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Genealogy and Family History

Youth Corner

Genealogy at School

5th to 8th Grades

A Journey Through Time!

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[PDF 46 KB], [RTF 500 KB]

A complete lesson plan for students to learn more about conducting genealogical research on the challenges that their ancestors and others experienced during their immigration to Canada and their migration within Canada.


This lesson plan takes into account social sciences and history curriculum requirements from each province and territory. It proposes activities for culturally diverse groups, which can be modified to address curriculum requirements for younger and older age groups by adapting the level of overall expectations.

Learning Outcomes and Overall Expectations

While completing genealogical research using primary and secondary sources, students develop knowledge and skills to:

  • conduct research using a systematic approach;
  • understand why people leave their country of origin and why they choose Canada as their new home;
  • comprehend the migrations of ancient cultures within Canada and why they choose to relocate to a certain place within Canada;
  • appreciate the challenges their ancestors and other Canadians faced during the migratory experience;
  • see how immigrants/Aboriginal Peoples have contributed to the development of Canada;
  • maintain a research log and a research organizer to track their findings and keep good records of their research;
  • navigate computer software to complete online activities and use the Internet to perform research;
  • improve critical thinking through genealogical activities;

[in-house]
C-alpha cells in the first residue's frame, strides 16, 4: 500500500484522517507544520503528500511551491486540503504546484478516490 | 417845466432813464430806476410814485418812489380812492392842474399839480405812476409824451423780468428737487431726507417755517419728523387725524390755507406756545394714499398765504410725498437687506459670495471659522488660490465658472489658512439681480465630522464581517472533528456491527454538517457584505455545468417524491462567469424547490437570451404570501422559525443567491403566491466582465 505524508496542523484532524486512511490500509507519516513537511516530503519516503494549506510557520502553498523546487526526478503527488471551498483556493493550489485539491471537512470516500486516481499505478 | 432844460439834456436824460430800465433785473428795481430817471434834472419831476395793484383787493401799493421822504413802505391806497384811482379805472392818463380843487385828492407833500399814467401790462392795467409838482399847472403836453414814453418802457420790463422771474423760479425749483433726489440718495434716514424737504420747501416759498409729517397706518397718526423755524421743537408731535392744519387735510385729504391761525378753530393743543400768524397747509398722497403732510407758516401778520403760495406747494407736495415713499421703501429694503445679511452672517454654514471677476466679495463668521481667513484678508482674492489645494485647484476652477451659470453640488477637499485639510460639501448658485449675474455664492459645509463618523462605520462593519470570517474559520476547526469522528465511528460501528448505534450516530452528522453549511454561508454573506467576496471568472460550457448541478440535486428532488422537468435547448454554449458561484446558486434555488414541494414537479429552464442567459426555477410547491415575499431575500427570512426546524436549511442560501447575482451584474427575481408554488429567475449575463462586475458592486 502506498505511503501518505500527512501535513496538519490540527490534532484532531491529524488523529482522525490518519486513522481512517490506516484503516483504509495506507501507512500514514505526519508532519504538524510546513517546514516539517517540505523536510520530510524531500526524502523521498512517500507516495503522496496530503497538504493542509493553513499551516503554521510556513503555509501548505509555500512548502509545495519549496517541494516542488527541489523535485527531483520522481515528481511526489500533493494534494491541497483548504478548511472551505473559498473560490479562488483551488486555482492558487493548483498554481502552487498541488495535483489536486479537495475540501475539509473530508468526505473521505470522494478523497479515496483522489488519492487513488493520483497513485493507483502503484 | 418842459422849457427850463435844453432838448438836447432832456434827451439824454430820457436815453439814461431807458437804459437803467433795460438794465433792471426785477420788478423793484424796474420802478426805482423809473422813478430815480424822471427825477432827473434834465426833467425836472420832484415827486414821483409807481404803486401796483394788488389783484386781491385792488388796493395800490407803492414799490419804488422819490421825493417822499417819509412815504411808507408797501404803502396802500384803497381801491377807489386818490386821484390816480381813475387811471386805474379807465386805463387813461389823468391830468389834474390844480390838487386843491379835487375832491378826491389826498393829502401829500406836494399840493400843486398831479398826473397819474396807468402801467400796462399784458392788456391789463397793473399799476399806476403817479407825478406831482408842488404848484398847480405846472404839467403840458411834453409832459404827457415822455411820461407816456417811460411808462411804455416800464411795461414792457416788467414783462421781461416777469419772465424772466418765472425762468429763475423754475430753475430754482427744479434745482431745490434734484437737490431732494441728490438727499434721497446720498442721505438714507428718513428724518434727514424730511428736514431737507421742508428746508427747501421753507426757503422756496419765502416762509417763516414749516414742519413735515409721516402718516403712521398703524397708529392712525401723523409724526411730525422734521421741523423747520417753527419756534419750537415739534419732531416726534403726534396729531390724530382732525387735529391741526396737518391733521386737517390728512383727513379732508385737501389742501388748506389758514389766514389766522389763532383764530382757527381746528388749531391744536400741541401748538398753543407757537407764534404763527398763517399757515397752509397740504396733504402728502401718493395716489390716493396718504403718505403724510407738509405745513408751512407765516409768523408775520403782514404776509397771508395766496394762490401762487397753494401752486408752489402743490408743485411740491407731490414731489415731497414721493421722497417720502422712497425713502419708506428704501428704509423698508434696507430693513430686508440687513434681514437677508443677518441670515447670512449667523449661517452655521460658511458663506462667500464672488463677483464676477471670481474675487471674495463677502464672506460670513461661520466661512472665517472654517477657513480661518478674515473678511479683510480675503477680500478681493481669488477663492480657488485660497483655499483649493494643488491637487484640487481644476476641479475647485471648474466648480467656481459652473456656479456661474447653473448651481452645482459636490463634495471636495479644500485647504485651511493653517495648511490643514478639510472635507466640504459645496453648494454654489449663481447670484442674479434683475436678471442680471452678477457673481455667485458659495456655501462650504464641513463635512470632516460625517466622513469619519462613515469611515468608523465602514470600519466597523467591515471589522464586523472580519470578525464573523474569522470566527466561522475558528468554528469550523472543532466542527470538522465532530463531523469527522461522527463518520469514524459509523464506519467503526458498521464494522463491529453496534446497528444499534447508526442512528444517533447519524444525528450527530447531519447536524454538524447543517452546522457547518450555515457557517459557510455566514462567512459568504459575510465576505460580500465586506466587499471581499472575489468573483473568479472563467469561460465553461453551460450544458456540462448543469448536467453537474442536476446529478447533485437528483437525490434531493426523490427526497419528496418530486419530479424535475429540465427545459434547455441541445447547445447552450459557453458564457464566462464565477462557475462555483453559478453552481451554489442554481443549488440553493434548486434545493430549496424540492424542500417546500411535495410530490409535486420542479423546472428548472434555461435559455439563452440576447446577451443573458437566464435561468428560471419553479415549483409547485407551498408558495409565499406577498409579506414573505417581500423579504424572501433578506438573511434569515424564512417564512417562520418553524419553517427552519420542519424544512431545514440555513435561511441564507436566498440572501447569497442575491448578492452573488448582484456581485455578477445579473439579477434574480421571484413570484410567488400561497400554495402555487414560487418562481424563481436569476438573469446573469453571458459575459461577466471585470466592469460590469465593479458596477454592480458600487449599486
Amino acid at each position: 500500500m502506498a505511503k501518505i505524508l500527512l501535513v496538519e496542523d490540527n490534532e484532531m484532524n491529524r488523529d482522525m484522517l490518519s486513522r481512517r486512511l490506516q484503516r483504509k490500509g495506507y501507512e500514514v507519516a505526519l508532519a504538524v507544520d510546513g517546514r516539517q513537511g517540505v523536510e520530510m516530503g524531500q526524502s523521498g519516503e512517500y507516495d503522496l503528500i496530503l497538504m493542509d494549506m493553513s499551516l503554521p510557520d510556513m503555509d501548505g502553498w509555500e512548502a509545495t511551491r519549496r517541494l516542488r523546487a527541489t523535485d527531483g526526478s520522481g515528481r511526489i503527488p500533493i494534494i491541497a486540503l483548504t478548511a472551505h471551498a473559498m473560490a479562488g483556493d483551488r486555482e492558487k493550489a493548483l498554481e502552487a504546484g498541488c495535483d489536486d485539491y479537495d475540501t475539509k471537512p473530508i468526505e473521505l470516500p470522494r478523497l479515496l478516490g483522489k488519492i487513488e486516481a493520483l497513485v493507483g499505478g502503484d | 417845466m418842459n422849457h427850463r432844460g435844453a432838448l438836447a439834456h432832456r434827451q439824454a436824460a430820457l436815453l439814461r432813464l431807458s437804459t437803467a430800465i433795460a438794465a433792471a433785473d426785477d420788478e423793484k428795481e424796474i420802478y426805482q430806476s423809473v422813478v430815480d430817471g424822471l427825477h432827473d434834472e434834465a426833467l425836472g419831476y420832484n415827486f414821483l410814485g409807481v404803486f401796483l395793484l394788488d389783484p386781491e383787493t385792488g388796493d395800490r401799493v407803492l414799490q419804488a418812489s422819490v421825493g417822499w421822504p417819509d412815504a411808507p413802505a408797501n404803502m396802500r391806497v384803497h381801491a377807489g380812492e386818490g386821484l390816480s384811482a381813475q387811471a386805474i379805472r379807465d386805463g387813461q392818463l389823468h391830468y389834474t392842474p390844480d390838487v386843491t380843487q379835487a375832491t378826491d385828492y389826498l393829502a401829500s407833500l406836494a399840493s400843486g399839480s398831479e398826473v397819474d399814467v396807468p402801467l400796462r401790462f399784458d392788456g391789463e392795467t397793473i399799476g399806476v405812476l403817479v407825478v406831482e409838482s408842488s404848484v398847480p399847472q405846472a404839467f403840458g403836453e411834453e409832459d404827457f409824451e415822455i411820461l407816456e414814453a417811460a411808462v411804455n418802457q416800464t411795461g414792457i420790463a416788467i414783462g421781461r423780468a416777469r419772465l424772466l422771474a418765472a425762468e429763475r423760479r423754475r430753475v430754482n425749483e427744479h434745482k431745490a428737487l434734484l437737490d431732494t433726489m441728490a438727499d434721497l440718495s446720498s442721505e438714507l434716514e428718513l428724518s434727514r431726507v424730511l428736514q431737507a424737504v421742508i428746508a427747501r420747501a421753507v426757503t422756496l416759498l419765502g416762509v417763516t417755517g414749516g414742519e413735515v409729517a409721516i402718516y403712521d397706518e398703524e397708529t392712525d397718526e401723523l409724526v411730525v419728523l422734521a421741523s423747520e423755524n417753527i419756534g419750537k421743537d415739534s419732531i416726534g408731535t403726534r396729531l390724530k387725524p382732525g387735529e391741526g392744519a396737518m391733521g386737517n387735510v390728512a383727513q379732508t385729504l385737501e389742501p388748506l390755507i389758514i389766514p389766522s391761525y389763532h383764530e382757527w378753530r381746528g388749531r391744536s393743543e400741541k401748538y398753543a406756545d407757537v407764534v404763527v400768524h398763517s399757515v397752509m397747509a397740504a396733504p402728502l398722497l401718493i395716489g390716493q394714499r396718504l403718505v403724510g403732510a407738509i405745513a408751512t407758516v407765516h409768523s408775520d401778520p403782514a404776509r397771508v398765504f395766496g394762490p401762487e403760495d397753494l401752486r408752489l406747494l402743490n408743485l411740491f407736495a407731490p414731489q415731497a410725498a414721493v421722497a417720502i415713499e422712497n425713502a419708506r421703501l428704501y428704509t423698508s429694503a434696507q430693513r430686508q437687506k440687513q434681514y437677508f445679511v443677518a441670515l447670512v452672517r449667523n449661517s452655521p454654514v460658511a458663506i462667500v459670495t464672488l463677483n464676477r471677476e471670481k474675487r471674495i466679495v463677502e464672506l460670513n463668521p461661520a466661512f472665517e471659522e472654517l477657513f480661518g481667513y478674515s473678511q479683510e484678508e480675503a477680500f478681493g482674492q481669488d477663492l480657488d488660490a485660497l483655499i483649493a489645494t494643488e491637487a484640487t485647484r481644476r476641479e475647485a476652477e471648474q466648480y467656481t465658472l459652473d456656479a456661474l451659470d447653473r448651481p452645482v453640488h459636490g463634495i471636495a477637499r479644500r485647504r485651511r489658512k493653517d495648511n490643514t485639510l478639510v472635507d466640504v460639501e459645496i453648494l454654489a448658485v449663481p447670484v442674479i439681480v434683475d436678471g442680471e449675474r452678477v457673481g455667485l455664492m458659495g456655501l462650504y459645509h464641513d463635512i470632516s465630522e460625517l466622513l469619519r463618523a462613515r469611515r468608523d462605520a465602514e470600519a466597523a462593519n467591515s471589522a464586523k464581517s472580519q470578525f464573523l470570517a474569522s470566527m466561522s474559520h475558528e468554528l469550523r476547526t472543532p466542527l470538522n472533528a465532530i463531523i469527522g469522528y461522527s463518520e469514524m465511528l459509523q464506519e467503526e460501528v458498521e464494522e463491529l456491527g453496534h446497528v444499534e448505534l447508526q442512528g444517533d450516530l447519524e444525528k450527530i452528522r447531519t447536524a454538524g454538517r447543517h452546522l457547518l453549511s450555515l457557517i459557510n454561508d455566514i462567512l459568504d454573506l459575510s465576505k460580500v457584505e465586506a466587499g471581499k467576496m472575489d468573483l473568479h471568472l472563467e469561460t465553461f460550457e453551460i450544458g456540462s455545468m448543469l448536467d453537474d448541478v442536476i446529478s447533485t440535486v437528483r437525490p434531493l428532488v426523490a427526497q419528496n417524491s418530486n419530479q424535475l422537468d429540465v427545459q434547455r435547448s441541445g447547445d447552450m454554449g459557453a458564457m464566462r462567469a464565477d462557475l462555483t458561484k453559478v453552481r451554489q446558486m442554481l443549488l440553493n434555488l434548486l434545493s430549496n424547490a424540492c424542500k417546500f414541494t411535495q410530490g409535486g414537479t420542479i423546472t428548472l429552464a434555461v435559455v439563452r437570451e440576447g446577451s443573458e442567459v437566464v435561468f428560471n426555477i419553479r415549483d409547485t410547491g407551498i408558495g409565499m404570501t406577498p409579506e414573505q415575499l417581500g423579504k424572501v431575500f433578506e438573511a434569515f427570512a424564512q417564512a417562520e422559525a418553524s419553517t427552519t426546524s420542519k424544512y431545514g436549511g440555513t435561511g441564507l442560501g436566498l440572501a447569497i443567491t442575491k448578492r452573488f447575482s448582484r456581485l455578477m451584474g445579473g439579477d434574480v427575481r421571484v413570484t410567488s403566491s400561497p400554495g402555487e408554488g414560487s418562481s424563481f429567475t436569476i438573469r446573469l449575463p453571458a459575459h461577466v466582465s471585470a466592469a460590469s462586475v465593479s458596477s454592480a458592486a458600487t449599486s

• acquire and use appropriate terminology associated with genealogy, immigration and migration;
  • communicate research results to a specific audience.

Learning Activities

This lesson plan contains four main learning activities and four supplemental classroom activities. A fictional, animated character named EuGENEus guides the students through specific learning sessions. EuGENEus provides context, instructions and tips.

It is possible to do each activity independently but the most effective approach is to do the activities in sequence, with each exercise building on the preceding one. An online glossary provides word definitions for students. The evaluation rubric is used to assess knowledge and skill acquisition.

The student handout can be printed and distributed to students to complete on paper. Students will need a computer terminal to do the three other interactive activities. They can also be printed and completed on paper.

Supplemental Classroom Learning Activities

Our Place in the World

In this activity, students situate on a large world map their ancestor's places of origin and where they have lived in Canada. Students write their names on stickers and place them in the appropriate areas. A special sticker can be placed on the map to show the local community where the students actually live. Different coloured stickers can be used to differentiate between countries of origin and places of migration. Note that when the map is finished, certain areas will have stickers that overlap while others will only have one or two. This can prompt a discussion in class about the immigration/migration patterns in your community.

Make it easier
Complete the activity as a class. Make two lists—one of all the countries in the world that students and their ancestors come from, and one of all the places in Canada where students and their ancestors have lived. Students can take turns finding the country or place and labelling it with a sticker to make it stand out.

Make it a challenge
If you wish to use the map to show when your students' ancestors came to Canada or migrated within Canada, you can use a different coloured or shaped sticker for each of the ten time periods featured in the online activity "Pack Up and Go!" or for each of the three main time periods provided in the online activity "Migration Challenge!" The students can then see where and when their families and ancestors lived.